This literature review published in Nutrients in 2019 says that choline and DHA play a significant role in infant brain and eye development, with inadequate intakes resulting in deficits in visual and neurocognitive function. What’s particularly concerning about this is that the authors noted that adequate choline and DHA intakes aren’t being met by the majority of American adults, especially among women of child-bearing age.

BLOG: Omega-3 and Kids

The authors also suggest that emerging findings illustrate synergistic interactions between choline and DHA, warning that insufficient intakes of one or both could be problematic, with deleterious impacts on both the mother’s and infant’s health throughout life.

The evidence, says the study, which includes cell culture, animal model and human clinical trials, provide compelling support for choline and DHA in maternal and infant nutrition. They add that the interactions between choline and DHA support roles in brain and eye health, and the findings that supplementation with one augments the other points to synergy between the two nutrients.

Results from this animal study in dams (pregnant rats or mothers) showed benefit individually from choline or DHA but demonstrated the combined efficiency of supplementation with choline and DHA on hippocampal neurodevelopment. Said the study authors, the study also emphasizes the requirements of both choline and DHA for better enhancement of fetal brain development, rather than individual supplementation with any one of the nutrients.

Another animal study, this one in mice, showed that the combined intake of fish oil and choline played a significant role in improving the learning and memory ability of mice in certain situations. The authors believe that this study provides a theoretical basis for helping improve memory for middle-aged and elderly people.

As the research for the combination of choline and DHA on brain health continues to emerge, what’s also interesting is how scientists are explaining why using these two ingredients together may be more beneficial in combination than alone.

For instance, take this study from researchers at Cornell University that looked at the effect of prenatal choline supplementation, taken during the second and third trimesters of pregnancy, on biomarkers of DHA status among pregnant participants consuming supplemental DHA.

BLOG: Answering 10 Questions Pregnant Women Have When it Comes to Nutrition

In the study, 30 pregnant women were randomly assigned to receive either 550 mg/d choline + 200 mg/d DHA (intervention) or 25 mg/d choline + 200 mg/d DHA (control). Blood samples were taken at baseline, gestational weeks 20-24, gestational weeks 28-31, and maternal/cord blood at delivery.

Despite similar DHA intakes, the researchers observed a nearly 75% relative increase in maternal DHA status in the intervention arm compared to the control arm. These results indicate a significant nutrient-nutrient interaction where prenatal choline supplementation significantly improves biomarkers of maternal DHA status among free-living participants consuming supplemental DHA.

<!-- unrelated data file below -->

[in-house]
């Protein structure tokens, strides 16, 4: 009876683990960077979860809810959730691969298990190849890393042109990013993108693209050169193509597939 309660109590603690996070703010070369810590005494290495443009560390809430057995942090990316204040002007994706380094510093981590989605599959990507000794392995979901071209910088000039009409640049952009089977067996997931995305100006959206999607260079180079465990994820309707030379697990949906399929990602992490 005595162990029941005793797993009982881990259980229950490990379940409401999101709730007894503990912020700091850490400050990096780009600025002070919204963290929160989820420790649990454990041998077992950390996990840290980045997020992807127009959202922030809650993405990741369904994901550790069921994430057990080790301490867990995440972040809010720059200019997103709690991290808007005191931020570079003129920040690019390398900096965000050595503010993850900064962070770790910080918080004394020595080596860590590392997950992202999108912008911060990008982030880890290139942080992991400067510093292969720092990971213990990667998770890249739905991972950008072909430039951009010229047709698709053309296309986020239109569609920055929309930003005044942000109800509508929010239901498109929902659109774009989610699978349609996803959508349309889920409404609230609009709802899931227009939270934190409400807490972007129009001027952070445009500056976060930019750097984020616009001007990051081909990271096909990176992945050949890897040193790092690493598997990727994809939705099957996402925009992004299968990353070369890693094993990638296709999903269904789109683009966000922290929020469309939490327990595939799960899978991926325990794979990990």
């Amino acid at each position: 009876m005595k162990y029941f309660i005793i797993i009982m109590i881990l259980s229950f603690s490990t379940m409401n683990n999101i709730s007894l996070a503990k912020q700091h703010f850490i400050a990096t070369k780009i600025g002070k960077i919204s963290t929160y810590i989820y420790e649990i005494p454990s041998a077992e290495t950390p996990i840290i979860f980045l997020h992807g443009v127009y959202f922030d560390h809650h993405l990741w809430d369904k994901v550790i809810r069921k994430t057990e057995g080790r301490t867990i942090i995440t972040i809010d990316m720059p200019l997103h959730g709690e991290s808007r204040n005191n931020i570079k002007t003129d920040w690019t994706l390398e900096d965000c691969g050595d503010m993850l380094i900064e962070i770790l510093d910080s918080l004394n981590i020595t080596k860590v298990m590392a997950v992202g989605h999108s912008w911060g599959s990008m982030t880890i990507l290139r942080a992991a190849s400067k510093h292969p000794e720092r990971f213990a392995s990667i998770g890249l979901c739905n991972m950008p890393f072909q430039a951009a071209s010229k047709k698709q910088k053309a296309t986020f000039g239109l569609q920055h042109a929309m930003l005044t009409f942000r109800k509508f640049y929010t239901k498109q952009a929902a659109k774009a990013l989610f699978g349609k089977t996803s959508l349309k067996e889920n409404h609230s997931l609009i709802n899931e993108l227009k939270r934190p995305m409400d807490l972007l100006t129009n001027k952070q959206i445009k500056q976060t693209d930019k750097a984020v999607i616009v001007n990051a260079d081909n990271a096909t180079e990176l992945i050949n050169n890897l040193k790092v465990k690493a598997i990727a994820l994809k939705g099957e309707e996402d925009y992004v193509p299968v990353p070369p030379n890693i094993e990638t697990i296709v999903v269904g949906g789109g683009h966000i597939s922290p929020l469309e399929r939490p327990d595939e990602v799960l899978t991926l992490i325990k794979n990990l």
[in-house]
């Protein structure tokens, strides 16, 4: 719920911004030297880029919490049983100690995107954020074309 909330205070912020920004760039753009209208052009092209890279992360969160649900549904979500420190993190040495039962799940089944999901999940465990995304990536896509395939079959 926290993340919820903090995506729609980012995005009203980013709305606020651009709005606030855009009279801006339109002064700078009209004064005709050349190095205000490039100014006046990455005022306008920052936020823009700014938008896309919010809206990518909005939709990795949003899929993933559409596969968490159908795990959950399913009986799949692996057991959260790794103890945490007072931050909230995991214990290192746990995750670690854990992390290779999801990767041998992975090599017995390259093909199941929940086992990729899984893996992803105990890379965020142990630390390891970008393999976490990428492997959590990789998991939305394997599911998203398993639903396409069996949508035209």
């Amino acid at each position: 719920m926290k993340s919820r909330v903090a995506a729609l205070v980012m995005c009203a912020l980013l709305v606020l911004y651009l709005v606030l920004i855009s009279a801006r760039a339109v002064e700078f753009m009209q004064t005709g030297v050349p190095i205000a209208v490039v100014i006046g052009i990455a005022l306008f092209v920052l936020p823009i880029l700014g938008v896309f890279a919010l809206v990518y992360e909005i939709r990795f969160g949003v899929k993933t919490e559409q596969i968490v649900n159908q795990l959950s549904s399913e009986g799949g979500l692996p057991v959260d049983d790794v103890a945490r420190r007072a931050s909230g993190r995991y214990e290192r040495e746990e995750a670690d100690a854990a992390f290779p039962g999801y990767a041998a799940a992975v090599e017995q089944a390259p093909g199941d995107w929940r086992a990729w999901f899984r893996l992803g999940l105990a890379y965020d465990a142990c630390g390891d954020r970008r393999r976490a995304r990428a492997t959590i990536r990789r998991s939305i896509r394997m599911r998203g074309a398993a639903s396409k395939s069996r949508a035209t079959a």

This is not dissimilar to other studies with other nutrients (think vitamin D and calcium, as an example) where one nutrient helps absorption or bioavailability of the other. In the case of choline and DHA, the relationship appears to be a two-way street. Not only does choline support DHA utilization, but DHA supplementation increases cellular choline uptake.

VIDEO: 3 Tips for Picking an Omega-3 Supplement During Pregnancy


Testing for DHA and Choline

Even as the benefits of DHA and choline on brain health and other areas continue to drop into the scientific literature, one thing we already know for sure is that most people are falling short in these nutrients.

Here in the U.S., the majority of adults fail to consume enough seafood, thereby not meeting the recommendations of the American Heart Association for two servings, preferably of fatty fish, of three ounces cooked per week. (Fatty fish are the best source of DHA.) Even by adding supplements, still more people than you’d think are not reaching optimal (or even sufficient) levels of DHA/EPA omega-3 fatty acids. Although, if you are not reaching recommended goals, consistent use of supplements should help.

The only real way to know if you’re getting enough DHA in your diet is through testing. Here at OmegaQuant we offer five simple and convenient at-home tests for omega-3s, including three that test the combination of DHA and EPA, and two specifically related to prenatal DHA and lactating moms. Your doctor’s office can also provide an order to test your omega-3s. (We also offer a test of your dog’s omega-3 status, but that’s for another blog.)

BLOG: American Children are not Eating Enough Seafood

As for choline, the National Institutes of Health Office of Dietary Supplements advises that most people in the U.S. fall short of recommended amounts of choline in their diets. Even looking at choline intake from both food and dietary supplements, the government advised that most people are still below recommended amounts.

This fact sheet is a primer for how much choline is recommended based on life stage, beginning at birth with 125 mg/daily. It’s recommended that pregnant teens and pregnant women get 450 mg/daily, while those breastfeeding need 550 mg/daily.

Choline status is not typically part of a typical lab test in healthy populations, but your doctor can order a medical blood test if requested.

Bottom line: Expect to hear more in the coming years about the benefits for the combination of choline and DHA for brain health as research is ongoing in this area. In the meantime, both these nutrients can have positive impacts on your health in a number of areas, and insufficiencies can be harmful for your health.

These statements have not been evaluated by the Food and Drug Administration. This test is not intended to diagnose, treat, cure, prevent or mitigate any disease. This site does not offer medical advice, and nothing contained herein is intended to establish a doctor/patient relationship. OmegaQuant, LLC is regulated under the Clinical Laboratory improvement Amendments of 1988 (CLIA) and is qualified to perform high complexity clinical testing. The performance characteristics of this test were determined by OmegaQuant, LLC. It has not been cleared or approved by the U.S. Food and Drug Administration.